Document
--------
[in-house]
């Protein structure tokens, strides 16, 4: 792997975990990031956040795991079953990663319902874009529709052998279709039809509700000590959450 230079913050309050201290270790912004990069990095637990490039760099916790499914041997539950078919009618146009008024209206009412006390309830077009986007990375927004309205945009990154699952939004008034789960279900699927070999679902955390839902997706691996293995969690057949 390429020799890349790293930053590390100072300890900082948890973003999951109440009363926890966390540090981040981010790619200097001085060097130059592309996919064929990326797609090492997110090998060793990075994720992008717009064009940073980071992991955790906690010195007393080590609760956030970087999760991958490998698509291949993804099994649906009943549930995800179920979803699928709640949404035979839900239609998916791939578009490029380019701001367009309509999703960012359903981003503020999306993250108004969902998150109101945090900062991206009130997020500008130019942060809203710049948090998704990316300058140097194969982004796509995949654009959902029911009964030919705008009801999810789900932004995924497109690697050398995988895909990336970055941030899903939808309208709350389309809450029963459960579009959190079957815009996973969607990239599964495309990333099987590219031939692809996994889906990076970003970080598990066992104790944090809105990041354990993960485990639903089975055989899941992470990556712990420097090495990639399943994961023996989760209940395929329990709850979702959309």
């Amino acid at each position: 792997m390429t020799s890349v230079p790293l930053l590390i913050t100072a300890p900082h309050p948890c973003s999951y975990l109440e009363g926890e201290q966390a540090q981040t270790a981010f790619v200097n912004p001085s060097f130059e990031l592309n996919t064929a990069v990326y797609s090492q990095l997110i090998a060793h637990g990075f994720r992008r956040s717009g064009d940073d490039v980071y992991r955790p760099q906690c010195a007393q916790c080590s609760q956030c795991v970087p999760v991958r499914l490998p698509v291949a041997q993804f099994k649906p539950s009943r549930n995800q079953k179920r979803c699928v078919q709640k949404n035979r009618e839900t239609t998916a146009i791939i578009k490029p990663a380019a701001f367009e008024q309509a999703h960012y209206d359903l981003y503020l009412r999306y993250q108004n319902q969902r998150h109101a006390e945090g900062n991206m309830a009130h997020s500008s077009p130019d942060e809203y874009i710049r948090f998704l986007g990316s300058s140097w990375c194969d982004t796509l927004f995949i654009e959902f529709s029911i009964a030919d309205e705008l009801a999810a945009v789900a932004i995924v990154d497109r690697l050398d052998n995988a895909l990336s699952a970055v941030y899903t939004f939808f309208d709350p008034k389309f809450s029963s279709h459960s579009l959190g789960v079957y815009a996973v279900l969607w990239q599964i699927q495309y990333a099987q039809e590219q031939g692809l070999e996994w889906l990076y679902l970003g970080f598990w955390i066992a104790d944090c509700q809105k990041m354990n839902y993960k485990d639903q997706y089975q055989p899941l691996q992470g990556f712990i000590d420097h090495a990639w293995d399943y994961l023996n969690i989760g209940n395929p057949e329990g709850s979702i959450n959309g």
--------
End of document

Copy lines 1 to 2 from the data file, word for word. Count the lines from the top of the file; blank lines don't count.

[in-house]
């Protein structure tokens, strides 16, 4: 792997975990990031956040795991079953990663319902874009529709052998279709039809509700000590959450 230079913050309050201290270790912004990069990095637990490039760099916790499914041997539950078919009618146009008024209206009412006390309830077009986007990375927004309205945009990154699952939004008034789960279900699927070999679902955390839902997706691996293995969690057949 390429020799890349790293930053590390100072300890900082948890973003999951109440009363926890966390540090981040981010790619200097001085060097130059592309996919064929990326797609090492997110090998060793990075994720992008717009064009940073980071992991955790906690010195007393080590609760956030970087999760991958490998698509291949993804099994649906009943549930995800179920979803699928709640949404035979839900239609998916791939578009490029380019701001367009309509999703960012359903981003503020999306993250108004969902998150109101945090900062991206009130997020500008130019942060809203710049948090998704990316300058140097194969982004796509995949654009959902029911009964030919705008009801999810789900932004995924497109690697050398995988895909990336970055941030899903939808309208709350389309809450029963459960579009959190079957815009996973969607990239599964495309990333099987590219031939692809996994889906990076970003970080598990066992104790944090809105990041354990993960485990639903089975055989899941992470990556712990420097090495990639399943994961023996989760209940395929329990709850979702959309």